Obviously, Marianne (and, I must give credit— my ex) is not the kind of monstrous Artist we see in these extreme examples (while both breakups were pretty painful, neither involved an axe). But being a painter doesn’t make Marianne a great girlfriend, either. She spends as much of the movie pulling away from Heloise as she does coming towards her, and at the end of the film she decides to pull away for a final time, choosing the portrait over the lady. Marianne will surely have a brilliant career, and sometimes she’ll even go to Milan, where she’ll spy on her ex-girlfriend at the opera house but never approach to say hello. Heloise will not know she is being looked at; her pain will become not a collaborative phenomenon but, in the end, only a spectacle, an object, a portrait of a lady rather than the lady herself. For all her fighting to be acknowledged, to be interacted with, to be listened to, at the end of the movie she is reduced to something that is looked at.

Elio’s last crying jag doesn’t hurt me, or infuriate me, as much as this does. Heloise is not going to go to Oxford and meet some hottie and get over her first love. Heloise is going to dress in fine fabrics and be paraded about Milan, sit for second-rate male painters who water down the sharpness of her features, and be looked at, endlessly, on the canvas and in the flesh. Her ex-girlfriend won’t save her from the torment of this unrelenting gaze—in fact, Marianne is going to look, too. I think of Kate Winslet in Titanic, saying she feels as though she’s always screaming, and no one is looking up.

I think, too, of Eurydice, whose husband Orpheus, Marianne points out, makes the poet’s choice to look at the ghost of his wife, rather than the lover’s choice to save her. Orpheus suffers for his choice, he grieves for his choice— but Eurydice dies for it. Heloise, too, is doomed to wander the earth knowing that everyone wants to look at her, but no one wants to save her, and no one is going to love her. They love her in the portrait, but no one wants what she brings to the earth as a living, breathing, burning being. Marianne is no better than any of the other voyeurs: she chose the portrait rather than the lady, and now that lady’s fire is going out.

One thing I heard people say about this film was that Celine Sciamma showed the world that you could make a lesbian movie without pandering to, or replicating, the male gaze. I think that’s true, in that the camera looks respectfully on Marianne and Heloise, even in their nakedness. The male gaze is not present in the camera. In fact, throughout most of the film, there is no male gaze at all, simply because there are no men. But this film is not free of harmful gazes. Marianne is forever looking at Heloise, objectifying her— which is, of course, her job, to turn Heloise into an object for consumption—by, in fact, the eyes of men. There are no men currently on the island to look, but Marianne is painting for a future male gaze, and thus training her eyes on Heloise as a conduit for that gaze. What shakes her is that Heloise doesn’t just sit and let herself be seen. Heloise looks— and talks— back. And it is that which Marianne falls in love with. It is also that which, ultimately, either fails to keep Marianne enthralled, or, depending on your interpretation, that scares Marianne off.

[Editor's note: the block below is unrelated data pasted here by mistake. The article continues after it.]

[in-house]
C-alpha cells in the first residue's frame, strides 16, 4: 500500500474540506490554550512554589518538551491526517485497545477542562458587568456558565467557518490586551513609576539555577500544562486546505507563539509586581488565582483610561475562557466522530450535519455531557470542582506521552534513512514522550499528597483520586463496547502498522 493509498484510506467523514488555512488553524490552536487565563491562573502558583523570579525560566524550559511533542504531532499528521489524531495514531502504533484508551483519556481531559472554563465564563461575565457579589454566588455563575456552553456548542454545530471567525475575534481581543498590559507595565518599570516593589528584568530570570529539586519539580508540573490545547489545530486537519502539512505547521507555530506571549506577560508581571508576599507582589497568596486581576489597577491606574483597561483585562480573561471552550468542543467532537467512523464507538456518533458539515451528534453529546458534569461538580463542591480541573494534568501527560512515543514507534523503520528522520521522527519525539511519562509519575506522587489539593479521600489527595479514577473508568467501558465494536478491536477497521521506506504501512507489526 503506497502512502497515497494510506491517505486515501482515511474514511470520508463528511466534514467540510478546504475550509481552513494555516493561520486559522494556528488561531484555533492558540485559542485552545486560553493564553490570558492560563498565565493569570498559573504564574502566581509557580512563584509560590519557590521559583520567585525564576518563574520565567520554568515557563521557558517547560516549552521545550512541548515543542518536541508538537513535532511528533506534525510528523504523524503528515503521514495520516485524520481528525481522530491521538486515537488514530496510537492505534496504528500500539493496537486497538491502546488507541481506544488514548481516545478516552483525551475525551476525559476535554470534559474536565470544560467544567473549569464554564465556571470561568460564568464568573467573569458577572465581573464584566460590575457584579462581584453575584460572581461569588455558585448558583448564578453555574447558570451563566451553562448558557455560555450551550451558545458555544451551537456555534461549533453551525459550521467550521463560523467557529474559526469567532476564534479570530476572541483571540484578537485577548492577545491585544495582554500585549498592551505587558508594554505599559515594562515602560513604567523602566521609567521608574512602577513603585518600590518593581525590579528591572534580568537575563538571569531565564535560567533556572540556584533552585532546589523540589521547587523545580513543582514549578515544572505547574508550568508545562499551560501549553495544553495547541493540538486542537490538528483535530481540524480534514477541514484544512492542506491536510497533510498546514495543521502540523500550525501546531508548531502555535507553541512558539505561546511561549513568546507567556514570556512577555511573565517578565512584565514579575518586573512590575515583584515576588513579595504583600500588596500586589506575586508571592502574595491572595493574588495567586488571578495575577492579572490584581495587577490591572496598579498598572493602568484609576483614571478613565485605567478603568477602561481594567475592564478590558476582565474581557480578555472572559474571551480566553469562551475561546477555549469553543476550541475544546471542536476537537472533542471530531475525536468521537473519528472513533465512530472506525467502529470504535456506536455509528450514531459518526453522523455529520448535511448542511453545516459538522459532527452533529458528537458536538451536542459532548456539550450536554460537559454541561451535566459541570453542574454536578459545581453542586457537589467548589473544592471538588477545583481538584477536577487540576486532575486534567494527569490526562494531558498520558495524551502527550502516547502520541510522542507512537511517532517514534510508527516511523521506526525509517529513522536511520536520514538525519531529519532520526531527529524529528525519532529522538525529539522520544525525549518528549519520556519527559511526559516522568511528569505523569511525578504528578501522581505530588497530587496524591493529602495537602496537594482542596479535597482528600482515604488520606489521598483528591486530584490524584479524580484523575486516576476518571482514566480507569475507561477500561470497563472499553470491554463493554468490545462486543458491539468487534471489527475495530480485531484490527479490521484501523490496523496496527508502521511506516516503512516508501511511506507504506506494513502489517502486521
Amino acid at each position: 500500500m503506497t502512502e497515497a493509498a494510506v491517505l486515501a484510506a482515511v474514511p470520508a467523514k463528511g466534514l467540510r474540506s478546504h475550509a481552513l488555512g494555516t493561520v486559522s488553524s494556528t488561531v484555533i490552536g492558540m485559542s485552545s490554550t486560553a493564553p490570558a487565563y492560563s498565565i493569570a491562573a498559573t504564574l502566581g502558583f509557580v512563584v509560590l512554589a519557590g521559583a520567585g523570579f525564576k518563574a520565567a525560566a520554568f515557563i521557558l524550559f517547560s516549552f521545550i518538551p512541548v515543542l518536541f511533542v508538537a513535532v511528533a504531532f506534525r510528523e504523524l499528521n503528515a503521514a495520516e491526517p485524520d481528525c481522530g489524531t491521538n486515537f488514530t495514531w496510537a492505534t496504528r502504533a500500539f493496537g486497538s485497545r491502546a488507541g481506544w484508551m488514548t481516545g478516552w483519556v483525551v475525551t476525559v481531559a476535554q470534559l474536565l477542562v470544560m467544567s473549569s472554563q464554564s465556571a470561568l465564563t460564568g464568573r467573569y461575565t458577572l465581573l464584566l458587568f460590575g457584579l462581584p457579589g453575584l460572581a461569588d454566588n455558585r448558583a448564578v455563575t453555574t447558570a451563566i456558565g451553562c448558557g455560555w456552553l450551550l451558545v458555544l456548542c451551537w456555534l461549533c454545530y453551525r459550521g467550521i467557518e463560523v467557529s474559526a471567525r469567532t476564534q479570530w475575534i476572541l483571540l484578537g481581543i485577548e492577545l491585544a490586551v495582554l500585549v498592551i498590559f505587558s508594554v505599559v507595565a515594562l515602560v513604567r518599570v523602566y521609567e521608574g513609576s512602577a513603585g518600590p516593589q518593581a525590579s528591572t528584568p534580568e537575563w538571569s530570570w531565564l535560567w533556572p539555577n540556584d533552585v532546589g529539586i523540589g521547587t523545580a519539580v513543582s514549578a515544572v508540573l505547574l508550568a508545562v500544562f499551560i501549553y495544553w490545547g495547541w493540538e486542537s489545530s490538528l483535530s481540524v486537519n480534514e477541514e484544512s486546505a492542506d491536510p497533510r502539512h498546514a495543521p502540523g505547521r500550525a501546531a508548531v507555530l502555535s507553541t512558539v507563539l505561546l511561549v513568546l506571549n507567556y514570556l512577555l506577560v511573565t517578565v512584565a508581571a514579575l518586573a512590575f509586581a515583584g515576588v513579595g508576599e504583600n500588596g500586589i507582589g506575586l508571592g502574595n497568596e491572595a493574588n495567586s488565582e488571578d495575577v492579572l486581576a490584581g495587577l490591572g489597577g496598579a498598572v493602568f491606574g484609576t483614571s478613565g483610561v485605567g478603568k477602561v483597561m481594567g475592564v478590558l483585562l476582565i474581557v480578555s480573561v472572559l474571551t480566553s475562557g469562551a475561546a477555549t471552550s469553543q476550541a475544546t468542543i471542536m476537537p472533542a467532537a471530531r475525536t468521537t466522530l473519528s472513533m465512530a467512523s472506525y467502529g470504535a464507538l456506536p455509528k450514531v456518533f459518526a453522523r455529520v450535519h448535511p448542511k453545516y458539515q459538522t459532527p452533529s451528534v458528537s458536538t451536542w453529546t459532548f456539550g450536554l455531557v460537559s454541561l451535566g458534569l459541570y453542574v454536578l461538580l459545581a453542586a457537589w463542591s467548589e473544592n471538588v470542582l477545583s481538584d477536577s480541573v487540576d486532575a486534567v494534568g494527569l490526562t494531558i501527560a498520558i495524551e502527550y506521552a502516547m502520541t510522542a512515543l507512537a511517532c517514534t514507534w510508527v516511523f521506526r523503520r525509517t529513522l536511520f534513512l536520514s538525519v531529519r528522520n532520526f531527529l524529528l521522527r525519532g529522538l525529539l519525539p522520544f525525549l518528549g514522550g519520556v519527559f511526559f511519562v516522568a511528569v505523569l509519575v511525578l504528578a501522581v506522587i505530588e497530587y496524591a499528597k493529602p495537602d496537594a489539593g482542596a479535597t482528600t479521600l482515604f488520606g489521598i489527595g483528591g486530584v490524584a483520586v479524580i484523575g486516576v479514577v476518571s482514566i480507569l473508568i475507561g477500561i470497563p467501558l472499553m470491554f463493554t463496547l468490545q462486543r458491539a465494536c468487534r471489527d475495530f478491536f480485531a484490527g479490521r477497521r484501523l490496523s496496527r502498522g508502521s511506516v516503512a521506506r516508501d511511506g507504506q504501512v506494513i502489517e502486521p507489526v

This duality was something that was easy for me to project upon when my ex told me tearfully that they had always felt honoured to date someone as emotionally “effusive” as I was. At that backhanded compliment, I felt myself becoming the crazy ex-girlfriend in their future cocktail party anecdotes. What made me fun and lovable was also what made me a bad investment for the future.

If Marianne is an Artist, then I hope never to be one myself. I will be, I hope, a lower-case-A artist. When it is safe to date again, I would even consider dating a lower-case-A artist (though in the early days of heartbreak I remember declaring bitterly that my next girlfriend would be in STEM, no exceptions).

Maybe my philosophy of art, as inspired by how much I have come to hate Marianne from Portrait of a Lady on Fire, makes me sound like a slacker— I will never devote myself and my life to my art, the way my ex has, the way Marianne did, the way so many of our great-on-the-stage but famously bad-in-real-life Artists did.

Maybe I am a slacker. Maybe I’ll never make something of myself. But I still feel that art should serve to enrich our lives, not vice versa. I don’t live for my art; my art lives for me. And if I ever get to a point where making art doesn’t make me happy, doesn’t make my life better, causes me (or others) more pain than would otherwise be felt, I hope I have the good sense to abandon art altogether. Art is a fantastic way to process pain and cope with heartbreak, but it is not worth causing more heartbreak for. Sure, Marianne painted a beautiful landscape with a lady burning in the dark night, and all of her students appreciate it— but she also condemned the woman who loved her to a bleak, loveless heterosexual wasteland. Marianne herself seems to live joylessly now, too— something her students can also see. If Marianne had decided to pursue her relationship with Heloise, to fight for love, she might have lost some great and very poignant additions to her portfolio. But is that how we measure the success of our lives? The French expression, il faut souffrir pour être belle (“one must suffer in order to be beautiful”) comes to mind. If great art necessitates great suffering, why not settle for a little happy mediocrity? How important is beauty to us, if it comes at such a cost?